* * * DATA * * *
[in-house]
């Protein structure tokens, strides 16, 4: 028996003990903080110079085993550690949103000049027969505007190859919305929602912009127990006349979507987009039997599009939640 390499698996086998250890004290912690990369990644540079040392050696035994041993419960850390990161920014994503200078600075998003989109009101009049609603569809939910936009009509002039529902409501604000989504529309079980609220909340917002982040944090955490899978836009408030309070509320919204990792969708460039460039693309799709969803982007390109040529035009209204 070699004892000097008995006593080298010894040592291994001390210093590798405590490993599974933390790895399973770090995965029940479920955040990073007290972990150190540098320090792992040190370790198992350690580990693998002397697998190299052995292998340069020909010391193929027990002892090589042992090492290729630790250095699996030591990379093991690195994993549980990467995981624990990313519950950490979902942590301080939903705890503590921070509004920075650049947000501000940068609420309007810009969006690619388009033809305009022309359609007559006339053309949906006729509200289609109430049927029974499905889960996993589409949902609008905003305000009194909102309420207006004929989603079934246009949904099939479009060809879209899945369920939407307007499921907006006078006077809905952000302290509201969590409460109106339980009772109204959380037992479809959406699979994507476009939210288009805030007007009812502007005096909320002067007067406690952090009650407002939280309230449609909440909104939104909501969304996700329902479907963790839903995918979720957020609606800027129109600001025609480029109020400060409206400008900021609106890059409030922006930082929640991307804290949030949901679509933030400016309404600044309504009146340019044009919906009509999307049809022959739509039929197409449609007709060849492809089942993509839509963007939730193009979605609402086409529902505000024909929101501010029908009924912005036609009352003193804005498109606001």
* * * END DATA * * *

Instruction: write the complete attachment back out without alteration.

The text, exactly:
[in-house]
């Protein structure tokens, strides 16, 4: 028996003990903080110079085993550690949103000049027969505007190859919305929602912009127990006349979507987009039997599009939640 390499698996086998250890004290912690990369990644540079040392050696035994041993419960850390990161920014994503200078600075998003989109009101009049609603569809939910936009009509002039529902409501604000989504529309079980609220909340917002982040944090955490899978836009408030309070509320919204990792969708460039460039693309799709969803982007390109040529035009209204 070699004892000097008995006593080298010894040592291994001390210093590798405590490993599974933390790895399973770090995965029940479920955040990073007290972990150190540098320090792992040190370790198992350690580990693998002397697998190299052995292998340069020909010391193929027990002892090589042992090492290729630790250095699996030591990379093991690195994993549980990467995981624990990313519950950490979902942590301080939903705890503590921070509004920075650049947000501000940068609420309007810009969006690619388009033809305009022309359609007559006339053309949906006729509200289609109430049927029974499905889960996993589409949902609008905003305000009194909102309420207006004929989603079934246009949904099939479009060809879209899945369920939407307007499921907006006078006077809905952000302290509201969590409460109106339980009772109204959380037992479809959406699979994507476009939210288009805030007007009812502007005096909320002067007067406690952090009650407002939280309230449609909440909104939104909501969304996700329902479907963790839903995918979720957020609606800027129109600001025609480029109020400060409206400008900021609106890059409030922006930082929640991307804290949030949901679509933030400016309404600044309504009146340019044009919906009509999307049809022959739509039929197409449609007709060849492809089942993509839509963007939730193009979605609402086409529902505000024909929101501010029908009924912005036609009352003193804005498109606001």